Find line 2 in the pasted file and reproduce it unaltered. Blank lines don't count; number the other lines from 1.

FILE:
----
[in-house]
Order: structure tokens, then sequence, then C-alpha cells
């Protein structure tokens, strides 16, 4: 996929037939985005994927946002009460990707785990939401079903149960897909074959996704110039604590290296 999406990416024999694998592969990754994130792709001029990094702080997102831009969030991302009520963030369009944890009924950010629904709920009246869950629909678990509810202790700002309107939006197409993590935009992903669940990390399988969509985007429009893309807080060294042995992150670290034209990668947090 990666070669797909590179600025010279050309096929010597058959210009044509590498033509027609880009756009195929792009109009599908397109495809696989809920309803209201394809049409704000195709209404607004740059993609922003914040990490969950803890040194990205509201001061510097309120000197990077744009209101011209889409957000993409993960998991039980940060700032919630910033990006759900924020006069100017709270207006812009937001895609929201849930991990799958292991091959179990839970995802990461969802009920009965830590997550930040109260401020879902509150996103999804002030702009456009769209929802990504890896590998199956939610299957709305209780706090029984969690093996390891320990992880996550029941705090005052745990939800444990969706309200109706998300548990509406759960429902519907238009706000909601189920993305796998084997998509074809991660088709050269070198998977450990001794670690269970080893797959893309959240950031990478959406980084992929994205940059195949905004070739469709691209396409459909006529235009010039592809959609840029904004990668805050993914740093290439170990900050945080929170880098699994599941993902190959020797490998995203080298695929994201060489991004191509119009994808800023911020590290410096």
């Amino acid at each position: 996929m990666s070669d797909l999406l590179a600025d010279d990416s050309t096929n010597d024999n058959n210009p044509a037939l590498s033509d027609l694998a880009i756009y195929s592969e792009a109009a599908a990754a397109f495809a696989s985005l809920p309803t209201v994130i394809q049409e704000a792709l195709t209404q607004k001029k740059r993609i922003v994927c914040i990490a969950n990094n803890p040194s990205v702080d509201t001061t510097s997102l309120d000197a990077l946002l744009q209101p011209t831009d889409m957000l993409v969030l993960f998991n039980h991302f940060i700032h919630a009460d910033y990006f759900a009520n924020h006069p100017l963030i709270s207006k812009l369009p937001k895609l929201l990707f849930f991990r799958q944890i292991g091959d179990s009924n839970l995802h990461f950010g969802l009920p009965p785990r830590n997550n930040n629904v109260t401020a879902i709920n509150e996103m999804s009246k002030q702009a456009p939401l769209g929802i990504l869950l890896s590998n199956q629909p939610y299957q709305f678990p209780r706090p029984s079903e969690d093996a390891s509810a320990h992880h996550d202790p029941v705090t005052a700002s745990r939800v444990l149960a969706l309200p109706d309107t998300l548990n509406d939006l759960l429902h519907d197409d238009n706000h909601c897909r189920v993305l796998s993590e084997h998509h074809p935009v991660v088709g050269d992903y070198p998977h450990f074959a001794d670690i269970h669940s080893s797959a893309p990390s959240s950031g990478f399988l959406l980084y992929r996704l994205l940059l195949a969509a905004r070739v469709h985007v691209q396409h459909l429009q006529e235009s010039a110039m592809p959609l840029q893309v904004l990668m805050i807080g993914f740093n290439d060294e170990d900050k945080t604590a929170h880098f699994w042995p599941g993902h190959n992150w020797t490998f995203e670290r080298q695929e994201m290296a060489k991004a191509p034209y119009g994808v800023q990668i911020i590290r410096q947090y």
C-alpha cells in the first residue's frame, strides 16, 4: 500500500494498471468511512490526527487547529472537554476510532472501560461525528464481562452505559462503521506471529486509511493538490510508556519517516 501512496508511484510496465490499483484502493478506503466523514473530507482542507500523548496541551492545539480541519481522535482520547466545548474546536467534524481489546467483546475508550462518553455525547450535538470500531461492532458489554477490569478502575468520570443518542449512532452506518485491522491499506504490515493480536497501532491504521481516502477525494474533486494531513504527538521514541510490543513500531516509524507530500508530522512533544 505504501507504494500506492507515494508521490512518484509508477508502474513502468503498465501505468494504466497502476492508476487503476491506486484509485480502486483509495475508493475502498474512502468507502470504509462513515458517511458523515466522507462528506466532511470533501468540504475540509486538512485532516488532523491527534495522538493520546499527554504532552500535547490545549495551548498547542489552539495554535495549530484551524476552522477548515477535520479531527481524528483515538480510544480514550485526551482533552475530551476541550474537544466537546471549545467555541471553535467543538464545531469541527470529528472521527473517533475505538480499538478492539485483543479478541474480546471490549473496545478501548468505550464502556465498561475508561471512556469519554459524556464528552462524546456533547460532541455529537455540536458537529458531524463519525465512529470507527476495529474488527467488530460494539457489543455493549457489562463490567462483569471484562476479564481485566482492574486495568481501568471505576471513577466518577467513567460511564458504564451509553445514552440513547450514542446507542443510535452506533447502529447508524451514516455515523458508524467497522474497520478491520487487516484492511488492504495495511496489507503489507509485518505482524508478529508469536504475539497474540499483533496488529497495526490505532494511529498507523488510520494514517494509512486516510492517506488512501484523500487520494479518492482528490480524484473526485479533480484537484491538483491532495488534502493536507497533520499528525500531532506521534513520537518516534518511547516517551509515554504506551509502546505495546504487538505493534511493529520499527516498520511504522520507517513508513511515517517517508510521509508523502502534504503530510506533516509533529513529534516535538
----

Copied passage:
Order: structure tokens, then sequence, then C-alpha cells